In her songs, no one could tell a story better than Ella Fitzgerald. Her phrasing made us believe in Cole Porter's words: "Night and day, you are the one/Only you beneath the moon or under the sun," or personally experience Ira Gershwin's plea: "There's a somebody I'm longing to see/I hope that he turns out to be/Someone who'll watch over me."
But she actually did not begin her career as a singer. In 1934, at the Apollo Theater’s Amateur Night contest, her name was pulled in a weekly drawing to compete. The 17-year-old Fitzgerald was going to audition as a dancer, but a remarkable dance act just ahead of her was such a success that she changed her mind and decided to sing “Judy” by composer Hoagy Carmichael.
The song was one of her mother's favorites; so she knew it well from a recording by Connee Boswell, and her sisters Martha and Helvetia. When the audience demanded an encore, Ella sang the flip side of the Boswell Sisters’ record, “The Object of My Affection.” These were the only two songs she knew, but she won the contest. Jazz bandleader Chick Webb soon asked the young singer to join his orchestra.
Ella Fitzgerald’s centennial birthday on April 25 is sparking a joyful celebration of the legendary jazz singer’s life and career around the Smithsonian. The National Museum of American History will open an exhibition, “Ella Fitzgerald: The First Lady of Song at 100,” on April 1, and the Smithsonian’s 16th Annual Jazz Appreciation Month is showcasing her contribution in several performances. And the National Portrait Gallery is displaying for the first time a recent acquisition—a William Gottlieb photograph of Fitzgerald in performance with Ray Brown, Dizzy Gillespie and Milt Jackson.
“The First Lady of Song” exhibition will draw on the museum’s vast Ella Fitzgerald collection, including personal effects, artifacts and photographs that she bequeathed to the museum. Her 1979 Kennedy Center Honor medallion, along with a selection of her 13 Grammy Awards, album covers and four illuminating video clips of Ella in performance will also go on view.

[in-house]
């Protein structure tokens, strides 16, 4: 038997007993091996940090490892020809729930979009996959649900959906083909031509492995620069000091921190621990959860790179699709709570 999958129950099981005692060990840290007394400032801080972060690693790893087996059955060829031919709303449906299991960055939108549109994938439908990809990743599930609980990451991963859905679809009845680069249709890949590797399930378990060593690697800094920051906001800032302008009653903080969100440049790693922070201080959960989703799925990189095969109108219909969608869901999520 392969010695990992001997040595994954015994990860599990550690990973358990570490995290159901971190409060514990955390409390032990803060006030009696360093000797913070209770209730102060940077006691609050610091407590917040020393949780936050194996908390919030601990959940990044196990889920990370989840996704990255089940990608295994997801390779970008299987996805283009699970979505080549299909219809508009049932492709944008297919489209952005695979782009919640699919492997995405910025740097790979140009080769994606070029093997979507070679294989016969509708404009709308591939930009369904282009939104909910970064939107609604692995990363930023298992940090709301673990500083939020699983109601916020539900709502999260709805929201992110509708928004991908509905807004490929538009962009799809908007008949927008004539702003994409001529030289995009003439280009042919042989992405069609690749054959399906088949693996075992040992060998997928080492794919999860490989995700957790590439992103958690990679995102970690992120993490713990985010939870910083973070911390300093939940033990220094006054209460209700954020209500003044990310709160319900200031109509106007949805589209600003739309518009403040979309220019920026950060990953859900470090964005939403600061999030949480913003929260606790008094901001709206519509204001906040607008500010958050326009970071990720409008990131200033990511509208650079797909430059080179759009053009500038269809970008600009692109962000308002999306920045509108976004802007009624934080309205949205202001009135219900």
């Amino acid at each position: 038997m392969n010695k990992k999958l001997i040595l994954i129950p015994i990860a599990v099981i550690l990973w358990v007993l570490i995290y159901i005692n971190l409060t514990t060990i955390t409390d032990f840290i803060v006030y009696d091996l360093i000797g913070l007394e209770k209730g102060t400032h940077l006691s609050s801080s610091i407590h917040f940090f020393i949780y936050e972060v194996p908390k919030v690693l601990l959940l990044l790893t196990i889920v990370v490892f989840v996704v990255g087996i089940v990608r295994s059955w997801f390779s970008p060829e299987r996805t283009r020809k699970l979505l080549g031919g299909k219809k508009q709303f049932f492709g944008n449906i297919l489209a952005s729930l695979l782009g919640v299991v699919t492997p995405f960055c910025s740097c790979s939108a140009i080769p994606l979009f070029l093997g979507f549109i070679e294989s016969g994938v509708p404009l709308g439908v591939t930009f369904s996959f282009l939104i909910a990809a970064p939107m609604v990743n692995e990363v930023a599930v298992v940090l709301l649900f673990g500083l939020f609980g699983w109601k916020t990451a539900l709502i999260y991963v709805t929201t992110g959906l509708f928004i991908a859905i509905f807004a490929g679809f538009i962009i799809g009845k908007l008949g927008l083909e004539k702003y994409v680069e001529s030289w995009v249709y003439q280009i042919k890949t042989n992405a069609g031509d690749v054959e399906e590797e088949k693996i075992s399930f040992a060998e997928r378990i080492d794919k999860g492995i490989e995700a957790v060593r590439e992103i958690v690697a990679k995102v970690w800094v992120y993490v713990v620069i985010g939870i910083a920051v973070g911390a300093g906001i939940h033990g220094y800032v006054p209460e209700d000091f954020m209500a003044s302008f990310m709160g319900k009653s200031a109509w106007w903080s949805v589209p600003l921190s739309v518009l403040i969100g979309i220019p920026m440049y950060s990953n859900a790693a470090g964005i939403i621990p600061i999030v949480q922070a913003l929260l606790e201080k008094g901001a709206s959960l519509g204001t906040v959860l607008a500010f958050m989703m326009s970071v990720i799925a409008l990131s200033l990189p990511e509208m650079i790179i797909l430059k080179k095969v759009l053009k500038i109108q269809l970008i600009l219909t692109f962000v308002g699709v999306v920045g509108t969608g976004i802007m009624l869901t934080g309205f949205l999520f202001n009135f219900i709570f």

After Chick Webb died in 1939, Fitzgerald led the orchestra for two years and then embarked on a solo career. Dizzy Gillespie introduced her to Bebop, and she soon reveled in the wordless improvisation of “scat” singing, enjoying great success with such Decca recordings as “Flying High” and “Oh, Lady Be Good.”
But then her manager Norman Granz convinced her to go in a different direction. In 1956 he signed her to his new Verve recording label and sent her on a worldwide tour with Louis Armstrong and the Duke Ellington and Count Basie big bands. Ella Fitzgerald became a major international star.
The exhibition, says John Edward Hasse, the museum’s curator of American music and founder of Jazz Appreciation Month, tells the story of Fitzgerald’s barrier-breaking career. An iconic 20th-century media figure, she floated effortlessly from Big Band swing in the 1930s, through the scat-singing of Bebop, to her remarkable LPs that showcased the classic American songbook. in the 1950s and ‘60s.